South Korean President Moon Jae-in has just completed his first year in office and what an eventful year it has been.
Over the past twelve months, the world witnessed a sharp escalation of tensions between the two Koreas which saw the peninsula reach the brink of war, and then just as rapidly, these tensions de-escalated, ushering in a mood of inter-Korean reconciliation.
What explains this stunning turnaround? Did President Moon’s North Korea policy differ drastically that of his predecessor, Park Geun-hye? This paper finds that surprisingly, Moon’s DPRK policy has been marked more by continuity than change from Park’s—particularly in the realm of defence. The main element of change has occurred on the diplomatic engagement front, which has facilitated the remarkable inter-Korean rapprochement.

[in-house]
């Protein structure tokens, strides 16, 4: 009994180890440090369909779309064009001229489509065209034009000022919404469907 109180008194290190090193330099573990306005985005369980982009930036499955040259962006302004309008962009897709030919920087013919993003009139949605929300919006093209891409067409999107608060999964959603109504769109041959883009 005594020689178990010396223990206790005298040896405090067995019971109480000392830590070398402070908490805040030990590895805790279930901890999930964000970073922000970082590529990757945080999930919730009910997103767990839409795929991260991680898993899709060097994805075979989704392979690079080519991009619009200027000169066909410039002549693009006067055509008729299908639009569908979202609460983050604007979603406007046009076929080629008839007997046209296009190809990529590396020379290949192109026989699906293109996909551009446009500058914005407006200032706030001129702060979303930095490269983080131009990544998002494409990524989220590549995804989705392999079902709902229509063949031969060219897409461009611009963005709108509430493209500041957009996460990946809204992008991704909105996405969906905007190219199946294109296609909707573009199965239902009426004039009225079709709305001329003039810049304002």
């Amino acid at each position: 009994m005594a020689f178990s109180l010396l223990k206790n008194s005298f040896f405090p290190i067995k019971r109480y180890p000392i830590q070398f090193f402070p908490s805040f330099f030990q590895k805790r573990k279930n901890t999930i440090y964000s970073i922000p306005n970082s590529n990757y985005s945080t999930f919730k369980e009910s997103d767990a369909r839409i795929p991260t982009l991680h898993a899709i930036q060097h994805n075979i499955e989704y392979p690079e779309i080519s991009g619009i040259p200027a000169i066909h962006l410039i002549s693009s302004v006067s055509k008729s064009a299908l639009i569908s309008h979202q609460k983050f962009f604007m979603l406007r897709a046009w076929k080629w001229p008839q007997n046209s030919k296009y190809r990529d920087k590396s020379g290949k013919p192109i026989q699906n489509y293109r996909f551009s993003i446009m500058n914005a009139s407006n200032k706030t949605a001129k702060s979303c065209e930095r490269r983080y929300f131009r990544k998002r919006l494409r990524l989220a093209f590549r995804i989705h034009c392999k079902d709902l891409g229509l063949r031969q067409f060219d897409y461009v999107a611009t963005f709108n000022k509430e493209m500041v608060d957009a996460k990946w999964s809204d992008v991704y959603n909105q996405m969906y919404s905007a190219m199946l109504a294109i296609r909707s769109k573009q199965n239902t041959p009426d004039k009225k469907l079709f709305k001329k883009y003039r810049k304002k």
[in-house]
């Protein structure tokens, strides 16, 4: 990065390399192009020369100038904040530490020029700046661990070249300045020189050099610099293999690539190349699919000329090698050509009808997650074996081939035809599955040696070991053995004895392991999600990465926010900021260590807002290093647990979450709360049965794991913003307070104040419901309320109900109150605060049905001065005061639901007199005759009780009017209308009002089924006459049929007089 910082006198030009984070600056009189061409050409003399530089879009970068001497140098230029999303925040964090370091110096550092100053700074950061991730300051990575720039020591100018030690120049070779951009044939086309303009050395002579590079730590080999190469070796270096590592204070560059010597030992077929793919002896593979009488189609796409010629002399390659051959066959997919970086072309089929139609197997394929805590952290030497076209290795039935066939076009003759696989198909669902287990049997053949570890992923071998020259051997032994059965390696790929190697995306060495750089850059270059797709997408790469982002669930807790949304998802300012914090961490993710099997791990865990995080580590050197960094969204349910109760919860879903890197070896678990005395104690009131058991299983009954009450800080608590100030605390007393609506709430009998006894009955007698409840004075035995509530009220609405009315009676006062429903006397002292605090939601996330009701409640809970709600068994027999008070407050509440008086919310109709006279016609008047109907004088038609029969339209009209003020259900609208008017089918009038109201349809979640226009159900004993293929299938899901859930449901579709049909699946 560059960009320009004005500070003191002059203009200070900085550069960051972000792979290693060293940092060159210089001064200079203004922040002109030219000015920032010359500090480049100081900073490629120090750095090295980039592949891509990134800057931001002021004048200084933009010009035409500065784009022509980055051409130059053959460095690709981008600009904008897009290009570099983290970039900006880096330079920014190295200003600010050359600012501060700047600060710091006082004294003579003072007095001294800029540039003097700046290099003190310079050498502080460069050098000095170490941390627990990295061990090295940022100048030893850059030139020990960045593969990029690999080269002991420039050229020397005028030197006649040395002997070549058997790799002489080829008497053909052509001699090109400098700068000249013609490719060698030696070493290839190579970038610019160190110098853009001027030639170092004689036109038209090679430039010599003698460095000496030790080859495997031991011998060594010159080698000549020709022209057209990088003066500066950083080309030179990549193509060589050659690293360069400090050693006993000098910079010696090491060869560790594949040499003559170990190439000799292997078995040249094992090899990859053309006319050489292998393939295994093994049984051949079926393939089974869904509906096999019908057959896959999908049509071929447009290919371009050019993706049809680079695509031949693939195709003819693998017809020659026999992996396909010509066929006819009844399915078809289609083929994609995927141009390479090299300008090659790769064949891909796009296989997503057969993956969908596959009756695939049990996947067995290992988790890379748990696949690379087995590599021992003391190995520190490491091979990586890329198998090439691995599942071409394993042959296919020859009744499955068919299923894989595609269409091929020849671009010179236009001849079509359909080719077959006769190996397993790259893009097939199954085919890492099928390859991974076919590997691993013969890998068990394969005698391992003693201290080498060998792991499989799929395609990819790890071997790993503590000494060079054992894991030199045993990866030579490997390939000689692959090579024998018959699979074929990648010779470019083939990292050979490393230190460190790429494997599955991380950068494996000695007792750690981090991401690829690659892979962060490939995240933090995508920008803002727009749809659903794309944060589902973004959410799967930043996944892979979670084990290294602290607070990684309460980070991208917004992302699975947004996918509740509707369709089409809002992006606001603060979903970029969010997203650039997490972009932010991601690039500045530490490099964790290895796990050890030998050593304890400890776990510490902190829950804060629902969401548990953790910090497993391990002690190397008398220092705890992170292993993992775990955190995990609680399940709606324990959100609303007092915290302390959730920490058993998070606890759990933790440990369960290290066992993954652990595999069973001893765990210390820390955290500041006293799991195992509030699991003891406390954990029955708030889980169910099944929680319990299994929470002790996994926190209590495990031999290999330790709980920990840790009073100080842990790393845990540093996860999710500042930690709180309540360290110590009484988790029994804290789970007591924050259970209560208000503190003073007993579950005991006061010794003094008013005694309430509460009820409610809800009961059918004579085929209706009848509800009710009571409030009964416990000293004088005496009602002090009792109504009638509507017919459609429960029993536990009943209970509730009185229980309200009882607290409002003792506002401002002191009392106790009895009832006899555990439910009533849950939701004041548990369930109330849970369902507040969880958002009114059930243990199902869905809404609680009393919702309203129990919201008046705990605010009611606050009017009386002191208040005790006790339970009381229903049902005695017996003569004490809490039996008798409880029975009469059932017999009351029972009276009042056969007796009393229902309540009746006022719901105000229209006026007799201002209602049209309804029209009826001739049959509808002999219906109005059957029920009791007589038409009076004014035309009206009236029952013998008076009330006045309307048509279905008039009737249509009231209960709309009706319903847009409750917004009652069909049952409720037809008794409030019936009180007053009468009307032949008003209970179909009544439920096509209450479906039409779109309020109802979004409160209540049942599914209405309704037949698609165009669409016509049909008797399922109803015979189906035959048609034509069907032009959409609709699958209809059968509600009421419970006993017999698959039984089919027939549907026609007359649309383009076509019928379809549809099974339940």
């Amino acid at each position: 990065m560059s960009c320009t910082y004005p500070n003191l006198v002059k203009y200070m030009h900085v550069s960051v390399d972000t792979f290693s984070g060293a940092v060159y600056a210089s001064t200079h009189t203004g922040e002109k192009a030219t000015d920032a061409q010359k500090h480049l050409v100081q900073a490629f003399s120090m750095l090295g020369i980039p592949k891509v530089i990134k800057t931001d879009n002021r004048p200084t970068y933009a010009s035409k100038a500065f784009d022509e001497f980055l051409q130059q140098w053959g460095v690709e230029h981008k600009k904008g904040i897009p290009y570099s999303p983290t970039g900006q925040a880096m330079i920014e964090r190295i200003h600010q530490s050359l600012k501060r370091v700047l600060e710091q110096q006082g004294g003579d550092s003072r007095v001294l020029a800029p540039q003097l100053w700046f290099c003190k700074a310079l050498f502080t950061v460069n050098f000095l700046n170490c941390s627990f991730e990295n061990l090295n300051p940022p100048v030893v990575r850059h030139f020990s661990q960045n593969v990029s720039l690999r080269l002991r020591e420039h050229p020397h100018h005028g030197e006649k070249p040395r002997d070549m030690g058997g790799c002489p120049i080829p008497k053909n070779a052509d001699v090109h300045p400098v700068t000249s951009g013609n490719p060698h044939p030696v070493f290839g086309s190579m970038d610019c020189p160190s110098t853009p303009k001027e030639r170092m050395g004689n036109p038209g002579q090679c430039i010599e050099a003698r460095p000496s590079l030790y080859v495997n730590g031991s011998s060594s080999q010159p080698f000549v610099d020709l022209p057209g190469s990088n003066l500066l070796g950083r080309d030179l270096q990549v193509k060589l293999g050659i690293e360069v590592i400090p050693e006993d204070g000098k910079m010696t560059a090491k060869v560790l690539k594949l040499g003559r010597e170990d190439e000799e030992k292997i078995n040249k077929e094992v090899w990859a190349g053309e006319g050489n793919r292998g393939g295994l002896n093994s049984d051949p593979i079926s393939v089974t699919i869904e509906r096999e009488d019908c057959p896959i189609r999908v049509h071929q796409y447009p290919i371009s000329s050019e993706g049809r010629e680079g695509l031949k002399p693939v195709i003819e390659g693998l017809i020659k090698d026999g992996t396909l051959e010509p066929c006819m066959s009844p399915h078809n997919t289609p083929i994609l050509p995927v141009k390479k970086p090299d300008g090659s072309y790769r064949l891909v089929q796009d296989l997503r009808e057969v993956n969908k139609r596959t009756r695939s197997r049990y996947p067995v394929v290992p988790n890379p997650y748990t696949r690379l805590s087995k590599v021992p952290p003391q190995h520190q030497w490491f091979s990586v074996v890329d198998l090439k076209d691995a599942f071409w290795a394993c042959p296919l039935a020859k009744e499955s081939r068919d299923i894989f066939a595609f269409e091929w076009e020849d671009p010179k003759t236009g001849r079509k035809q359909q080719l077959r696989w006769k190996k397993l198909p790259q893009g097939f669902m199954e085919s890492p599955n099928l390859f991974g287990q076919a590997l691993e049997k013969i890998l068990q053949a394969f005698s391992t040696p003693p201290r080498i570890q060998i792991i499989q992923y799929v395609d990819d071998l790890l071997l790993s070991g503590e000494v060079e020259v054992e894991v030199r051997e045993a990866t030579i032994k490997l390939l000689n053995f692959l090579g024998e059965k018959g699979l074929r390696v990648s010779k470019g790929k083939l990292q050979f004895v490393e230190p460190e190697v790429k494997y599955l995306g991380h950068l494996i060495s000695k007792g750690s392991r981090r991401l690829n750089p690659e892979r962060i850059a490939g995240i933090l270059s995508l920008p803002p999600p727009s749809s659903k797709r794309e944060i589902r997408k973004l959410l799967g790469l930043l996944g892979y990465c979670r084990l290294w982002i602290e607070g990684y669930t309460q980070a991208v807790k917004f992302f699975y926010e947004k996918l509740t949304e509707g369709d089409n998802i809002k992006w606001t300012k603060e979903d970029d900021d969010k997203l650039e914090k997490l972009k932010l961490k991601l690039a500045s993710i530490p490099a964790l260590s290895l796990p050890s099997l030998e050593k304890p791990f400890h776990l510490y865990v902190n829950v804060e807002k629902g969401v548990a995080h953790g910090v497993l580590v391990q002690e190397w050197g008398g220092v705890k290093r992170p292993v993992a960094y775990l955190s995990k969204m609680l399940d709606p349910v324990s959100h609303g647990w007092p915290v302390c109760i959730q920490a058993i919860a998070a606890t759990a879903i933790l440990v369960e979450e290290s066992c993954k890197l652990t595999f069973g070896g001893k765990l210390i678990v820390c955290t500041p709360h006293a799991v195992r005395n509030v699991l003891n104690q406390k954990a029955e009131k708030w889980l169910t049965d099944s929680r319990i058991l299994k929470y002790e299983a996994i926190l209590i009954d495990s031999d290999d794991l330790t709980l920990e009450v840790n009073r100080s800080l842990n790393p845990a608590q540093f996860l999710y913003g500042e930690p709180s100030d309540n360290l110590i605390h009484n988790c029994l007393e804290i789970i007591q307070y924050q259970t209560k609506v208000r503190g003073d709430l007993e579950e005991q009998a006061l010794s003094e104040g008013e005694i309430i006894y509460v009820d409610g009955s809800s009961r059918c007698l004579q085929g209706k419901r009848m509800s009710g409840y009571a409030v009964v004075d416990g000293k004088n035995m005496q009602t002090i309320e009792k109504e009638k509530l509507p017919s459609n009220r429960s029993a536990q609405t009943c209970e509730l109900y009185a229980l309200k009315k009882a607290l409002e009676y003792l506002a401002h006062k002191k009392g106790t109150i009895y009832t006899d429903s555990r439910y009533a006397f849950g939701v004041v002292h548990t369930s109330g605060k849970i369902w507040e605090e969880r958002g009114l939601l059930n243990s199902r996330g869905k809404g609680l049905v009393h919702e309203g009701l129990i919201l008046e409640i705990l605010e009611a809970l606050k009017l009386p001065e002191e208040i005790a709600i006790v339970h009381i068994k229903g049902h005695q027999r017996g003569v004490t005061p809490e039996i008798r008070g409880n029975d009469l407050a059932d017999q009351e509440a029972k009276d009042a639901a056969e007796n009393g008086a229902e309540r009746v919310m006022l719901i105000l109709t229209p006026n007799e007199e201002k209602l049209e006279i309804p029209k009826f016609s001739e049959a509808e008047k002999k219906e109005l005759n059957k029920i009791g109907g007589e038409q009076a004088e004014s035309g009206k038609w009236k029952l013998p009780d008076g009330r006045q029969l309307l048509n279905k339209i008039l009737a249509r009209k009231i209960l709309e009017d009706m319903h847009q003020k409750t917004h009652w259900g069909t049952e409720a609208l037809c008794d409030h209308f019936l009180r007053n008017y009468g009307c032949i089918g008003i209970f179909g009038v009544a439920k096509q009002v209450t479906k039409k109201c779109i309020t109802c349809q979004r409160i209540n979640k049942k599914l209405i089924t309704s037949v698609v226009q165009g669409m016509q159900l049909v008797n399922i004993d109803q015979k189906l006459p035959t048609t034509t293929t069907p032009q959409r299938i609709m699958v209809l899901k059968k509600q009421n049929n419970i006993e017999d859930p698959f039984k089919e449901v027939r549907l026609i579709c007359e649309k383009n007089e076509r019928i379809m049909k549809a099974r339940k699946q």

Strategic Insights no.130
Australian Strategic Policy Institute Limited 2018